You mention The Masters and in their time the available equipment wasn't practical for colour, which is true. Then when colour came along in the film world it wasn't seen as a professional or serious medium, so was often shunned. This, however, is changing and we now see lots of photographers using colour to great effect within their street photography.
Personally, I love the aesthetic of monochrome images. The mood and feel that can be drawn out from effective processing can be very evocative. That said, I also like colour. It very much depends on the subject and what you, as a photographer, are trying to portray with your imagery as to which process you'd select.
Now, since you've mentioned the masters. Who are the people who have influenced your photography over the years and what is it about their work that inspires you?
Alexander - The world of street photography is very much indebted to these Masters. They were the ones who laid the groundwork of this genre. They were the ones who got the ball rolling and they were the ones who defined certain styles that they loved.
When we talk of The Masters of street photography, we come across such names as Henry Cartier-Bresson, Robert Capa, Elliott Erwitt, David Seymour, Susan Meiselas, Martin Parr, Gary Winogrand, Eugene Smith, William Klein, Helen Levitt, and the names go on.
I read, studied and followed most of these photographers. I see these masters as guides in my journey in street photography.
I couldn’t categorically say that there is particular photographer that influences my work and style. What I could say though, is that I gathered lessons from all of them which made me as I am today. I think I have developed my own style.
As I read from one author, we are the ones who have to take this genre to the next level. We are the ones who have to twist and turn it, re-invent it, and give it a whole new meaning that The Masters would be proud of.
Alf - A lot of those names have appeared in the previous 'In Focus' interviews and they are indeed very influential to our work, even if it is in a subconscious manner. But you are spot on in saying that every photographer should strive to put the own mark on their photography.
I personally think there is a certain satisfaction in hearing someone saying that an image is clearly your work, with no other input to provide that insight bar the image itself.
We've covered a lot so far and there are two other topics I generally like to hit on, and the first of these is around your dream location. So, if money was no object, where in the world would you like to go to shoot and what is it about that location that draws you to it?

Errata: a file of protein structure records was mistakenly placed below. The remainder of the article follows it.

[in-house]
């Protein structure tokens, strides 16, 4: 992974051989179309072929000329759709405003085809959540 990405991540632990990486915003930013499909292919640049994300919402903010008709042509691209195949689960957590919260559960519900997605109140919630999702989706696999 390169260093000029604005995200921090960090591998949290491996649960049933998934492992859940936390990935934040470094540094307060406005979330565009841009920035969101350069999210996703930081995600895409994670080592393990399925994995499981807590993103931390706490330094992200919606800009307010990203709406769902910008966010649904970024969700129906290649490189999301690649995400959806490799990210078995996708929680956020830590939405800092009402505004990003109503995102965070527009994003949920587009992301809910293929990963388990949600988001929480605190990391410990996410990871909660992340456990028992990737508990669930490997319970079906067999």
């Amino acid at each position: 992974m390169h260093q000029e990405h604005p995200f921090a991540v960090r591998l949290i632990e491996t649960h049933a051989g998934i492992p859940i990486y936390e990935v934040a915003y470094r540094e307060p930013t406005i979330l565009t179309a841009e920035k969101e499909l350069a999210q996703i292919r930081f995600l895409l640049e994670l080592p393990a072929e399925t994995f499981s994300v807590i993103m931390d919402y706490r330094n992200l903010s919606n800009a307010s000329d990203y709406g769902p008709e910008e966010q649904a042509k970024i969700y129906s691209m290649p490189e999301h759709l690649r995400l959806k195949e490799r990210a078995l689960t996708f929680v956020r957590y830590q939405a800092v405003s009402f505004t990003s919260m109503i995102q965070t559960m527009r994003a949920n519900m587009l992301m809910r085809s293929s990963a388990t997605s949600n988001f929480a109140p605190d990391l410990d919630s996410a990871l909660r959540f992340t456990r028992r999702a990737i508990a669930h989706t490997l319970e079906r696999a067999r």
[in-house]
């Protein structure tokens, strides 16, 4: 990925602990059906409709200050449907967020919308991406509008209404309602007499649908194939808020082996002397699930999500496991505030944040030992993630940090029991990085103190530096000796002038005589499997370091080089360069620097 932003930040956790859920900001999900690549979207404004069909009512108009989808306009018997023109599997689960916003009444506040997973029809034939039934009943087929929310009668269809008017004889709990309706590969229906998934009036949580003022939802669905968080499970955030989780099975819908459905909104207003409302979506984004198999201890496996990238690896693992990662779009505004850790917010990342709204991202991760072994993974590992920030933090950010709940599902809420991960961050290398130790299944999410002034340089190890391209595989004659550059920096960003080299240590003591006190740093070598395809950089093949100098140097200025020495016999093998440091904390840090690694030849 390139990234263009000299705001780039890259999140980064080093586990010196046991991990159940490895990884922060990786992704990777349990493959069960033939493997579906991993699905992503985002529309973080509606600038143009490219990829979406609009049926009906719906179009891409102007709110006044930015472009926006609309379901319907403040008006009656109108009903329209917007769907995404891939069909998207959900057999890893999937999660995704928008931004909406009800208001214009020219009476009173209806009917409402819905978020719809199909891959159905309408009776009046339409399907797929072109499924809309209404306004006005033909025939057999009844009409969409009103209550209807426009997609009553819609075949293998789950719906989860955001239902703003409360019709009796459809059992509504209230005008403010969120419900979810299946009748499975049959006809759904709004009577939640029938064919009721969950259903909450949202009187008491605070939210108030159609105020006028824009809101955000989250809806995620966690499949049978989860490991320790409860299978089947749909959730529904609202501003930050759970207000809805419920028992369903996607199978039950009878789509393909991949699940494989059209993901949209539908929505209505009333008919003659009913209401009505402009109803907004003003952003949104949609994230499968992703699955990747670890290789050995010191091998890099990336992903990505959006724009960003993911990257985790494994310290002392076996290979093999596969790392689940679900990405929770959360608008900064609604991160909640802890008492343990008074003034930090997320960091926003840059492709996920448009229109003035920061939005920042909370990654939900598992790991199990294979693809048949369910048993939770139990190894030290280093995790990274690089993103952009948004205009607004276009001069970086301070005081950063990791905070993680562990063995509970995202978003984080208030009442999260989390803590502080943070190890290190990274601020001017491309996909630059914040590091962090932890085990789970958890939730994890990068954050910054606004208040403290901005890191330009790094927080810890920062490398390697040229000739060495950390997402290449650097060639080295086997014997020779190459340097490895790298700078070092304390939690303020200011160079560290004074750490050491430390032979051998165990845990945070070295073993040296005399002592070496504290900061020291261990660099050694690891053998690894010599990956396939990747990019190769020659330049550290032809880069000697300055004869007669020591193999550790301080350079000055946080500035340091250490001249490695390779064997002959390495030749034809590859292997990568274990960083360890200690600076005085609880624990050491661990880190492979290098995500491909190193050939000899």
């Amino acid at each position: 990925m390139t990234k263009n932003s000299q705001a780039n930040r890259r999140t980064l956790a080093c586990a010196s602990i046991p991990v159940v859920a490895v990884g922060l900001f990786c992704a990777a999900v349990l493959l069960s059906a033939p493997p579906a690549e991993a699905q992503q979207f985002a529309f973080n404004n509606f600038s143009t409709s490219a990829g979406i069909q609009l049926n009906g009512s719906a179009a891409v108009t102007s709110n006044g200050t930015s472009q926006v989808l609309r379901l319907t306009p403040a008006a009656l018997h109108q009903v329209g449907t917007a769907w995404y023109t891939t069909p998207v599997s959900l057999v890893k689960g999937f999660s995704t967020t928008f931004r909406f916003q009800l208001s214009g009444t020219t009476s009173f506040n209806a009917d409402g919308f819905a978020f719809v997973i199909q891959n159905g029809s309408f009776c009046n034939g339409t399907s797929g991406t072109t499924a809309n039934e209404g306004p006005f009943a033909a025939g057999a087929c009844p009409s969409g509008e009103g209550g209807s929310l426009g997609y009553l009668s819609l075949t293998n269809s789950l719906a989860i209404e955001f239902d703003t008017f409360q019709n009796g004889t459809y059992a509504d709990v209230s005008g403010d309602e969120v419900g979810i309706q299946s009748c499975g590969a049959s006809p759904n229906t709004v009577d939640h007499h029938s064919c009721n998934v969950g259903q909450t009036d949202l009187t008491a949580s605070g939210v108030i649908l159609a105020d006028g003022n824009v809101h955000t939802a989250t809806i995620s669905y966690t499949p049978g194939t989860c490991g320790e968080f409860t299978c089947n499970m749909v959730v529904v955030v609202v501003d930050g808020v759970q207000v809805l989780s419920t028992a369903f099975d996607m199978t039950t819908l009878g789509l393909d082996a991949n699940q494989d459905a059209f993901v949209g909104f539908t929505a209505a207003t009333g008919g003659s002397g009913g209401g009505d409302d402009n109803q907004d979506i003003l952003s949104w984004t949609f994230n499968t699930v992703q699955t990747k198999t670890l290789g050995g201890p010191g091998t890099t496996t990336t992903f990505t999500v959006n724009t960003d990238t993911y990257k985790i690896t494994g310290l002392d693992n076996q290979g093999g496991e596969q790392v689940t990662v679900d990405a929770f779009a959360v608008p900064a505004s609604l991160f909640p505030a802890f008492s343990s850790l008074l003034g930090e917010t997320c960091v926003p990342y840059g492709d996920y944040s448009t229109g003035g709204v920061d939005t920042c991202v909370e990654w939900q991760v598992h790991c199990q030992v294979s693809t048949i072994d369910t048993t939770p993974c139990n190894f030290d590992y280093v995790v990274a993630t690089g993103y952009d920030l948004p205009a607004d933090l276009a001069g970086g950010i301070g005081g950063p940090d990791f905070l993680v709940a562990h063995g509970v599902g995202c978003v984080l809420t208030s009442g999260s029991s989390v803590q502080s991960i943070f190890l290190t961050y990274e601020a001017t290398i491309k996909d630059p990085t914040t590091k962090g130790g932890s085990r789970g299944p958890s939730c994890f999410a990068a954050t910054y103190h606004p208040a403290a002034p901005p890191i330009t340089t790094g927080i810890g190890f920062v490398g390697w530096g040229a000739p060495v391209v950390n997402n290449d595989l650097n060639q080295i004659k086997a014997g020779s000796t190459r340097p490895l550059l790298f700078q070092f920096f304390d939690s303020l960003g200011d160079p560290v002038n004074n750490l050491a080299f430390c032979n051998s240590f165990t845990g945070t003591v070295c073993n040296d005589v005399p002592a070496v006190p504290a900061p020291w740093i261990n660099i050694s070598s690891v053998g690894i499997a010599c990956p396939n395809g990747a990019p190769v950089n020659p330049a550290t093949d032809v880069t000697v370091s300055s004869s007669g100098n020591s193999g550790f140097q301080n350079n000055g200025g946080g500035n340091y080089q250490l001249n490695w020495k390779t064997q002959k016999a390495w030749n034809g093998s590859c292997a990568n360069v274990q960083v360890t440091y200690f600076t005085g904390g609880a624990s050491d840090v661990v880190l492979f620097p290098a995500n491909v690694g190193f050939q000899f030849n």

Alexander - Well, with so many places in the world to explore and photograph, it’s really tough to decide where to go.
Some go to places because of warm light, historic features, dramatic coastline, or mountain peaks. For me, instead of lounging by the pool the whole day, I go to places to widen my perspective, to seek opportunity, to capture new sets of unique images, like unfamiliar scenery, vibrant culture, and glorious people.
Based on my research, talking to people, and viewing the work of fellow photographers, India would be my dream location to shoot.
Everything a photographer seeks to document is present in the nation of India. From food, culture, religion, festivals to fascinating landmarks and people, India is like a smorgasbord of photography subjects. From the beautiful chaos of populated cities to the almost deserted countryside and many more. The vast nation of India presents endless wonderful photographic opportunities.
Alf - India, nice, a place that will give many opportunities for images covering a wide range of subjects and styles.
I recently had the pleasure of attending a presentation (via the medium of Zoom in these COVID-19 times) from a photographer called Harkaran Singh Gill a photographer based in the UK. His family originates from the Punjab and he has visited their home village many times over the years. However, being a photographer and wanting to connect to his roots he created a project to photograph the village and how it has changed. The resulting book is exquisite. If you can, have a look for it. It is called PIND, Portrait of a Village in Rural Punjab.
The amazing thing about all the images in the book is that they were all taken on a simple 35mm film point and shoot camera. It just goes to show you that stunning results can come from the most basic of equipment, if you know how to use it.
And that takes me into my final question which as always is to ask this one thing. Based on all your experience so far, what have you have found invaluable since you first started out as a photographer?
All Images by Alexander Merc